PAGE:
Everything you need to know about last night’s Fashion Awards
From tributes to Virgil Abloh to the triumph of the metaverse, here’s what’s went down at the Royal Albert Hall.
Images courtesy of the British Fashion Council
After a two-year hiatus, last night saw the Fashion Awards make a long-awaited return to the Royal Albert Hall. As you’d expect of an event touted by some as London’s answer to the Met Gala, it was a bolshy red-carpet affair, one ritzy enough to tempt everyone from Kris Jenner to Kristen McMenamy, Dua Lipa to Paloma Elsesser to show up for the occasion.
Of course, there was much cause to celebrate – especially given that it was the first celebration of Britain’s fashion industry to take place at such a scale since the pandemic. However, last night’s proceedings were rightfully more sombre in tone than in previous years in light of the recent news of Virgil Abloh’s passing. As is only fitting for such a significant industry figure, the evening was punctuated by heartfelt speeches and tributes by hosts and awardees alike. In a poetic act of recognition, he was also acknowledged as one of 15 Leaders of Change in the award’s Creativity category – a category that honours “designers and brands who made a global impact in the past years through their creativity in design, campaigns, collaborations and firm business foundation as well as defined the shape of global fashion.”
That’s not all there is to know, though. Keen to hear what else went down at British fashion’s biggest night of the year? Well, read on.
The industry paid homage to Virgil Abloh
We know we’ve mentioned this, but it doesn’t bear understating. Just one night on from the loss of Virgil Abloh – one of fashion and pop culture’s greatest auteurs – close friends, collaborators and admirers took the chance to pay their respects. In addition to the BFC’s earlier-mentioned recognition of the once-in-a-generation creative, actor Idris Elba opened proceedings with a poignant reading of Maya Angelou’s poem “When Great Trees Fall”. This was followed by personal testimonies from Kim Jones, Ib Kamara, Edward Enninful, Tommy Hilfiger and more. In his speech, Tommy described Virgil as a true “Renaissance man”, while Kim chose to dedicate his award in memory of his longtime best friend.
Kim Jones, Alessandro Michele and Nensi Dojaka won big
Among the big winners of the night were Kim Jones and Alessandro Michele, who each took home two gongs. Both were recognised alongside Virgil as Leaders of Change in the Creativity category, with Kim also picking up the Designer of the Year for his work at Dior and Fendi, and Alessandro winning the Trailblazer Award for the string of cultural moments he’s been behind this year – you know, like shutting down Hollywood Boulevard for Gucci’s latest show, and co-authoring the viral ‘Hacker Project’ alongside Balenciaga’s Demna Gvasalia. Other notable winners of the night were Nensi Dojaka, who took home the BFC Foundation Award just months after winning the LVMH Prize and staging her runway debut at LFW SS22; Simone Rocha, who picked up the Independent British Designer Award; and Tommy Hilfiger who was presented with the Outstanding Achievement Award by Law Roach and Kris Jenner.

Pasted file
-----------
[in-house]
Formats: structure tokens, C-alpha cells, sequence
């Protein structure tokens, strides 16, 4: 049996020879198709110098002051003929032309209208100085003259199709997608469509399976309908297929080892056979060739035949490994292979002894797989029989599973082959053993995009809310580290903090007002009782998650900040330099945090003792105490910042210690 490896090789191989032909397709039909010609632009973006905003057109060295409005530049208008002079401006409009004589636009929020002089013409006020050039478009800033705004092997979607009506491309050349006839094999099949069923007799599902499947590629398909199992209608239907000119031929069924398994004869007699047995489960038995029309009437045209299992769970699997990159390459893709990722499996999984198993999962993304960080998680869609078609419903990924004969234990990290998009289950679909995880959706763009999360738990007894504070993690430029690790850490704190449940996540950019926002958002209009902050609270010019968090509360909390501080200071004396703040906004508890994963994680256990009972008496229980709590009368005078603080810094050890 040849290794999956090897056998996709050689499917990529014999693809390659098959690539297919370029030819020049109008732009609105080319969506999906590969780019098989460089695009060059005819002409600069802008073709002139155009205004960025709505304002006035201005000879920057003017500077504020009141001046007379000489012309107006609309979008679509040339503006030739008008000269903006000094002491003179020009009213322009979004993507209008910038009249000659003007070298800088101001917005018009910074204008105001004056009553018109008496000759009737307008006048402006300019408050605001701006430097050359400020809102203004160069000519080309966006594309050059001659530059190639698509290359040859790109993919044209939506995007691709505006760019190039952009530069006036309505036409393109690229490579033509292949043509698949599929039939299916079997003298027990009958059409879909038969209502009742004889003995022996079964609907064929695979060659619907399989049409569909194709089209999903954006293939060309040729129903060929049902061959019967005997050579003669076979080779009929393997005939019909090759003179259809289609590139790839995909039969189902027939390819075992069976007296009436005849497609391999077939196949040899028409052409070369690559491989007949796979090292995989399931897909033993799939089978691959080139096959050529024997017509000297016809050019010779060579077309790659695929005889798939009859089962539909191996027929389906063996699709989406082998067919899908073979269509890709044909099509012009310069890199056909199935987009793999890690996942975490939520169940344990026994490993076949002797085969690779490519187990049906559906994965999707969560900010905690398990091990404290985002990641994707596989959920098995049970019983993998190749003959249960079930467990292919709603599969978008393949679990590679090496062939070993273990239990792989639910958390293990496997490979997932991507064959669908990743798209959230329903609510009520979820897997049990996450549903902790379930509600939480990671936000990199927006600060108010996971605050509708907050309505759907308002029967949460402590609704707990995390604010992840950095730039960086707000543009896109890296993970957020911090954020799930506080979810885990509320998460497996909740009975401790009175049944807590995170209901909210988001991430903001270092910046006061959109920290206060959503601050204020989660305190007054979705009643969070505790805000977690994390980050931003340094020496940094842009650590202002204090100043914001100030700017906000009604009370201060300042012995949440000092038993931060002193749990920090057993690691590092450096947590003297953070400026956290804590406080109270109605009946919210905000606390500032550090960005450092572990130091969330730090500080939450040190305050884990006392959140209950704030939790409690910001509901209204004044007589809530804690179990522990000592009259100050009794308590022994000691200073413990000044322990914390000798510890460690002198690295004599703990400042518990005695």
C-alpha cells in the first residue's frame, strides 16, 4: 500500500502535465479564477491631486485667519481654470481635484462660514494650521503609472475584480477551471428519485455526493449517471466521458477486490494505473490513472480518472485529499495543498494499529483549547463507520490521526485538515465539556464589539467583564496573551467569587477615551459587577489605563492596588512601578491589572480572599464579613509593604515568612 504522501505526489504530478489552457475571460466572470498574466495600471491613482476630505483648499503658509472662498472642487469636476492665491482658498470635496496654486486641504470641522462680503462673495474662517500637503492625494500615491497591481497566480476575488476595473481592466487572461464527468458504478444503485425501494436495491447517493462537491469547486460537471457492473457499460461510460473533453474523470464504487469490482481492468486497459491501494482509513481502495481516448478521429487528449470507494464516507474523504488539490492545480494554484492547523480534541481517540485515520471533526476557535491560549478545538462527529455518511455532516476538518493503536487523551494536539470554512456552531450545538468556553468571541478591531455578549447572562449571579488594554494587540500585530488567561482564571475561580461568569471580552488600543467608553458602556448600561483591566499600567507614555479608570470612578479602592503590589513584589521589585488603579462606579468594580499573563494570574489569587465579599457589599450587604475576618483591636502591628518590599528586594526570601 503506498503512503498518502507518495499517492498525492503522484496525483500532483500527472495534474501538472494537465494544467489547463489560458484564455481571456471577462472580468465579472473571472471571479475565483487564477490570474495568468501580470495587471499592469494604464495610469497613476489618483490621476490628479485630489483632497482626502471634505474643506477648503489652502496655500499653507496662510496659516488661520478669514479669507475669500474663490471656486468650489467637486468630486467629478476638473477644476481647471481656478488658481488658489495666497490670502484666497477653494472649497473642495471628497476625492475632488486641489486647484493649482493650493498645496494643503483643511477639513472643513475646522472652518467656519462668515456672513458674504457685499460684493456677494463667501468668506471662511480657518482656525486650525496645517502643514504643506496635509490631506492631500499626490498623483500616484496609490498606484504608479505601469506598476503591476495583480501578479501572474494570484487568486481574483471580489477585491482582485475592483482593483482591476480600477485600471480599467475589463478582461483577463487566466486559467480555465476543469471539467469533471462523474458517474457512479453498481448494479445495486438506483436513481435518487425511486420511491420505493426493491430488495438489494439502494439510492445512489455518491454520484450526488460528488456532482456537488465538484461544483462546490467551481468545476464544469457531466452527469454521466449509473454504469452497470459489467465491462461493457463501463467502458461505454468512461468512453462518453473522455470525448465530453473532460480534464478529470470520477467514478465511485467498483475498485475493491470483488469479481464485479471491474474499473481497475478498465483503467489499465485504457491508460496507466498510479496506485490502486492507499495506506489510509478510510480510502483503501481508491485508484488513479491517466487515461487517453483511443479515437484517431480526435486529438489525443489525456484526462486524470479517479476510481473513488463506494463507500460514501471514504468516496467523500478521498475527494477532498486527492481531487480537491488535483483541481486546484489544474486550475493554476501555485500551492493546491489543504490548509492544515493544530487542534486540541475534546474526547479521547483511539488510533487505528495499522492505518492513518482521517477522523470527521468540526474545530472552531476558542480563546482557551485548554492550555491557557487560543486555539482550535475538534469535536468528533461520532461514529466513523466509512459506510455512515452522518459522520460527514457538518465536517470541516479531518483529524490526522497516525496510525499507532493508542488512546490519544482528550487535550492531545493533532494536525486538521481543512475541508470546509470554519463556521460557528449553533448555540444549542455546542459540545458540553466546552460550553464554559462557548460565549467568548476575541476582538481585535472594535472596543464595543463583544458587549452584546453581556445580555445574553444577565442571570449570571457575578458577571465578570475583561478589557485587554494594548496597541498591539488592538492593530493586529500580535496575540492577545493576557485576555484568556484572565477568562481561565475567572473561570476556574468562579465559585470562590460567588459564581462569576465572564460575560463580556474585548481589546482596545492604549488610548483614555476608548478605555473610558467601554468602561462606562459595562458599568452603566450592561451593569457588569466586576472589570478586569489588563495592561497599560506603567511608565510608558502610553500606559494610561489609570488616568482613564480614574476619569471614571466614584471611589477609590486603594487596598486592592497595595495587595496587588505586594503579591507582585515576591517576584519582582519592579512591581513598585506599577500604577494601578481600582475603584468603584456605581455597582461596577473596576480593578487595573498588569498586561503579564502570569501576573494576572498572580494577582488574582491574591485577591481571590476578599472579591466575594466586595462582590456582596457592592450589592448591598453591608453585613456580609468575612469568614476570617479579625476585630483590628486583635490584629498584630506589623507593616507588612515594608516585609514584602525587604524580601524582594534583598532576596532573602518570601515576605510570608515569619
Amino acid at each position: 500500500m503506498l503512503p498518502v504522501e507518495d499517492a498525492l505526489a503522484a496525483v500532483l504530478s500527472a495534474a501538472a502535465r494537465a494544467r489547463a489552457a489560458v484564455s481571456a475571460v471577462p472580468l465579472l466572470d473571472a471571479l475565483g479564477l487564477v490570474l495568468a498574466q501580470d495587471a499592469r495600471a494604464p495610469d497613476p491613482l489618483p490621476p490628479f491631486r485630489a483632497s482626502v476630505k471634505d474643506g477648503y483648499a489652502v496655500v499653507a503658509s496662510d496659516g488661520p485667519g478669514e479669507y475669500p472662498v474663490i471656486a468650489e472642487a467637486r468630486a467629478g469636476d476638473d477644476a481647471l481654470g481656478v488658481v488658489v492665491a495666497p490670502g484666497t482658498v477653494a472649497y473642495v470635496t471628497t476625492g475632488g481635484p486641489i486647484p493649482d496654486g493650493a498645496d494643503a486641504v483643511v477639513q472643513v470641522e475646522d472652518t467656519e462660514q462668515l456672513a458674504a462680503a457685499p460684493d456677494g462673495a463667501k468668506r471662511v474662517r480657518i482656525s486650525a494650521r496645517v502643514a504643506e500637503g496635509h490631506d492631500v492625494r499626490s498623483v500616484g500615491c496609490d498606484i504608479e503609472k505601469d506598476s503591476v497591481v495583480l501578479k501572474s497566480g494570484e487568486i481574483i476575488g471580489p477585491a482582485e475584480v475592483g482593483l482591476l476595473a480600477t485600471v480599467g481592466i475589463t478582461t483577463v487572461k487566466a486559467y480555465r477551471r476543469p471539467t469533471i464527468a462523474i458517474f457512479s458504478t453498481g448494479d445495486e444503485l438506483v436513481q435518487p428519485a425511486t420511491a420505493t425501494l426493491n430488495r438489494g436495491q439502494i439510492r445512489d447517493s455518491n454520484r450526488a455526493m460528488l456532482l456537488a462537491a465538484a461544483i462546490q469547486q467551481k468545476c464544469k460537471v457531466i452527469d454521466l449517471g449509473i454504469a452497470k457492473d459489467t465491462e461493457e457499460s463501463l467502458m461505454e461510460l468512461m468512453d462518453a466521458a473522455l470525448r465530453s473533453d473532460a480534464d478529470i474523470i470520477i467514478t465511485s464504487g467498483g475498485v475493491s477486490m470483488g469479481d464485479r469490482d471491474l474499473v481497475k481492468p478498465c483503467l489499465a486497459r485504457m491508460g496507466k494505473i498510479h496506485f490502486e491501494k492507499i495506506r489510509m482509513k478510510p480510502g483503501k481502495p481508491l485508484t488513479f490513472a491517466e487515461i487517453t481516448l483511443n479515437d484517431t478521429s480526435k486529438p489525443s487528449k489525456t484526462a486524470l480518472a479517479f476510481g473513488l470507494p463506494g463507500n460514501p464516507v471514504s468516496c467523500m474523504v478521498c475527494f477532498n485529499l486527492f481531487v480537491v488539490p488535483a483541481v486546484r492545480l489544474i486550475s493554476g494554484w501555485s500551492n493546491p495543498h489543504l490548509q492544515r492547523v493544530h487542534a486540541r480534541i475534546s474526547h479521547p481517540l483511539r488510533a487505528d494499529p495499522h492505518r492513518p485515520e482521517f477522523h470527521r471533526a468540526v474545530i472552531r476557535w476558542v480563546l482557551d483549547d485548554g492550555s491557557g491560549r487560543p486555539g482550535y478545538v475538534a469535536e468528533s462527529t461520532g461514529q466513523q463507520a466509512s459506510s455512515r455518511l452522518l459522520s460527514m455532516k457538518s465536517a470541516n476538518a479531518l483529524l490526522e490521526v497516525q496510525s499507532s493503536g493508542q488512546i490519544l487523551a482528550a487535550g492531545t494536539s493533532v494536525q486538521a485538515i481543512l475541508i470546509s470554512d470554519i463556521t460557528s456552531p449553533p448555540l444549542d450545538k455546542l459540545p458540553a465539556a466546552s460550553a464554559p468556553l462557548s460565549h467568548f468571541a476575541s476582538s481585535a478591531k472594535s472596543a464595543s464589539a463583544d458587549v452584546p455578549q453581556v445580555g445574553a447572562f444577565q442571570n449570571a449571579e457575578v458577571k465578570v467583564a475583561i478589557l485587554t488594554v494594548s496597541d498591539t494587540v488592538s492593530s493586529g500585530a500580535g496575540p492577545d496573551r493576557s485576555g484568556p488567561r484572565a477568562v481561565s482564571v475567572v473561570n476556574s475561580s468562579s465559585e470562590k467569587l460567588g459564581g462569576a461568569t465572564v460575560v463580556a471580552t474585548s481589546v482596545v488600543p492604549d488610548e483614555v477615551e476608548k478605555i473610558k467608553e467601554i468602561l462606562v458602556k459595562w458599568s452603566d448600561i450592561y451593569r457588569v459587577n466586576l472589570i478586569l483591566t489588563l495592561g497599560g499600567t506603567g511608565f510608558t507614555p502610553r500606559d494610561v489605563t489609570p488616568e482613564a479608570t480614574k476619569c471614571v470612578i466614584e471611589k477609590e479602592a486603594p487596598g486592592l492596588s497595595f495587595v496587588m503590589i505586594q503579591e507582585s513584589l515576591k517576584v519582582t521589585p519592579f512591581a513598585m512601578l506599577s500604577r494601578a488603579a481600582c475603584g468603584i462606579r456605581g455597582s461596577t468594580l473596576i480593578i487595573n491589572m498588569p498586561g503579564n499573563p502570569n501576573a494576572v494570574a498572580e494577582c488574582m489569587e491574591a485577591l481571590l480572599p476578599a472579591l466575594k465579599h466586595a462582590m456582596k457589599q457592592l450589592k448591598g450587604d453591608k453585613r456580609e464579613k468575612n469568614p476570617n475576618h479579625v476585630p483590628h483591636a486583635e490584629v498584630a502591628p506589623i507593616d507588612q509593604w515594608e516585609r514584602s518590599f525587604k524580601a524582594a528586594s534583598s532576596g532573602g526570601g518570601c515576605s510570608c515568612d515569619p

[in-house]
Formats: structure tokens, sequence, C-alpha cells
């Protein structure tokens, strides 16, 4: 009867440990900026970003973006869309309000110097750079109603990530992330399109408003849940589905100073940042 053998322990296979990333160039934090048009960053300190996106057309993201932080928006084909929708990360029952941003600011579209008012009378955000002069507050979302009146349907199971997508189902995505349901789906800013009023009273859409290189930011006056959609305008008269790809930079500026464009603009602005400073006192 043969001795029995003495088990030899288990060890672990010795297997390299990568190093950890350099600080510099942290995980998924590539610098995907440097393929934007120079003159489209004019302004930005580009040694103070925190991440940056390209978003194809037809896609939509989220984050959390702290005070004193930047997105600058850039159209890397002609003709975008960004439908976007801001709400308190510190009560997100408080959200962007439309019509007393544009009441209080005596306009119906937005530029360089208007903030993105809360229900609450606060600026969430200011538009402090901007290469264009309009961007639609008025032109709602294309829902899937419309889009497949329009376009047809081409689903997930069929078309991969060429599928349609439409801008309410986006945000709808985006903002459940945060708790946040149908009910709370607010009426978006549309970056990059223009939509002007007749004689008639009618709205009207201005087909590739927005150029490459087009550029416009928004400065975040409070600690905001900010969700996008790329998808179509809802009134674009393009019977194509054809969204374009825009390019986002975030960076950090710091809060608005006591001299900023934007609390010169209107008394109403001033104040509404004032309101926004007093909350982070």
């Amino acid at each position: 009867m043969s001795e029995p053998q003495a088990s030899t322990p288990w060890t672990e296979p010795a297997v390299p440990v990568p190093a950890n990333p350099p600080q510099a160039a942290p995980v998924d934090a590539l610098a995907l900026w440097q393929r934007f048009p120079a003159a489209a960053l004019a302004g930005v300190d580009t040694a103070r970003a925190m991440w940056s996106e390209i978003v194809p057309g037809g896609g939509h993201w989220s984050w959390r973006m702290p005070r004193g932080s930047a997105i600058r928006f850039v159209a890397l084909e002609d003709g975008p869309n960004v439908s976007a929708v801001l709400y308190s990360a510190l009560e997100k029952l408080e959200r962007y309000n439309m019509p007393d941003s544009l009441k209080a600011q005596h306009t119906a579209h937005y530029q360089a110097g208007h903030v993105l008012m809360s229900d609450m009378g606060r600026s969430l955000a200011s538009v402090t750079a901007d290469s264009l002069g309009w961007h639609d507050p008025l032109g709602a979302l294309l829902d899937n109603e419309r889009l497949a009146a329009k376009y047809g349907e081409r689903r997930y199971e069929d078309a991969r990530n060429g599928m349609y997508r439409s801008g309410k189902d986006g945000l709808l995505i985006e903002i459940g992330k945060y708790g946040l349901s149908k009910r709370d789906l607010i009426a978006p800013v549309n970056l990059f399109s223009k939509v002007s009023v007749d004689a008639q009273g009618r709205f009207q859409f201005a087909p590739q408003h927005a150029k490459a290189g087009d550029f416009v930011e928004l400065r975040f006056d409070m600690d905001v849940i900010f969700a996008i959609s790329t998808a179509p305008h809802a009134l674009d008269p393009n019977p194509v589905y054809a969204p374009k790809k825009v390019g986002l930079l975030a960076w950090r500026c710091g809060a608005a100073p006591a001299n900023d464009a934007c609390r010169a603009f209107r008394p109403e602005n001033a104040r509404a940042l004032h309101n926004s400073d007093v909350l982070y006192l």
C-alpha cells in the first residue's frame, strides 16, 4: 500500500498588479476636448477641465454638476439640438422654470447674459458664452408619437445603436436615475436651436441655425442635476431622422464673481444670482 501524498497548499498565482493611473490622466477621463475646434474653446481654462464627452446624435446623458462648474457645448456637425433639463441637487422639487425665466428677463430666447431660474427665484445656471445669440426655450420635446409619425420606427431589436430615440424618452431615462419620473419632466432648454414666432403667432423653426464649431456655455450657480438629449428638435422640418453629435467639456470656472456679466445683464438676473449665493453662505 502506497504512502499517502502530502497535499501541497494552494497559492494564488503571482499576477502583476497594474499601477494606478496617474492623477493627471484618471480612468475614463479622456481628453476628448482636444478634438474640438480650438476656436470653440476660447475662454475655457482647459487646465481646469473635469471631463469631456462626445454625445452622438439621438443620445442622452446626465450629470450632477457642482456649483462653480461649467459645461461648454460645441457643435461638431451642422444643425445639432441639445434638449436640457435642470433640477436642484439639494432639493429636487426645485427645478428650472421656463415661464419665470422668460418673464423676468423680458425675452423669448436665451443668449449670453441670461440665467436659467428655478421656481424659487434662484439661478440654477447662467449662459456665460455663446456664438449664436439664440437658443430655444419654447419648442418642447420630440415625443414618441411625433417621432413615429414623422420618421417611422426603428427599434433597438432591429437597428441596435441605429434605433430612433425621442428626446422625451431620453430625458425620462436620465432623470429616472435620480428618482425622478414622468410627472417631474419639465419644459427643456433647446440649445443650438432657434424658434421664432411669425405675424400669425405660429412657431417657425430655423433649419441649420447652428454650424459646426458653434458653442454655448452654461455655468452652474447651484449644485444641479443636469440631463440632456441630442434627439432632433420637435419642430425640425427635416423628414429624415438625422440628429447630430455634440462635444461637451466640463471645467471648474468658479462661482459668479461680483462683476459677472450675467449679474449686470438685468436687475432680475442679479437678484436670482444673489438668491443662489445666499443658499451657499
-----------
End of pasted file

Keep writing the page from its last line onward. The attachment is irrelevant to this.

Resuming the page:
Richard Quinn won the red carpet vote
He may not have taken home a gong last night, but if voting with your dress is a thing, then a surefire victor at this year’s awards was Richard. From Billy Porter and a gang of catsuit-clad interpretative dancers to Priyanka Chopra and Tommy Dorfman, turn in any direction on the red carpet and you’d find yourself face-to-face with the London couturier’s larger-than-life embroidered gowns. The real knockout moment, however, came when Kylie Minogue took the stage to perform her steamy 2003 hit “Slow” in a black floral jumpsuit – the gays and girlies in attendances were, needless to say, gooped, gagged, and then some.
The red carpet looks were giving!
It wasn’t all about Mr Quinn, though. After the, uhm, questionable looks that littered the Met Gala catwalk recently, we are relieved to announce that the girls last night didn’t just understand the assignment – they passed with flying colours. From Mona Tougaard in Alaïa to Paloma Elsesser in 16Arlington – oh, and Dua Lipa and Rainbow Kennedy repping London designer du jour, Maximilian – our queens really came through!
Miss Jason raised a glass to Fashion East
Of course, you can’t celebrate the best of British fashion without raising a glass to one person in particular: Rainbow’s fabulous mama, Lulu Kennedy. The founder of Fashion East, her influence has shaped some of the most vital voices in fashion today – including a good number of the people who picked up prizes last night! Last year, the legendary talent incubator turned 20, though it didn’t get to celebrate its anniversary quite how it would’ve liked due to the pandemic. Even so, that only made it all the more touching to see London fashion’s favourite chosen family get its flowers last night, by way of a touching video introduced by none other than Miss Jason.
It was a mega moment for the metaverse
As you well know, there’s been a lot of talk about the metaverse and what it means for fashion’s future lately. If you’ve been tossing and turning wondering what this brave new world could look like, then look to last night’s series of URL interventions in an otherwise IRL event for a taste. For the first time in the award show’s history, a prize was awarded for metaverse design, presented to CSapphire by – wait for it – an avatar of Alessandro Michele generated by gaming site ROBLOX. Add to that the opportunity to ‘wear’ digital fashions on the red carpet, provided by the team at the London-based Institute of Digital Fashion, and it was clear that fashion’s computerised future is now!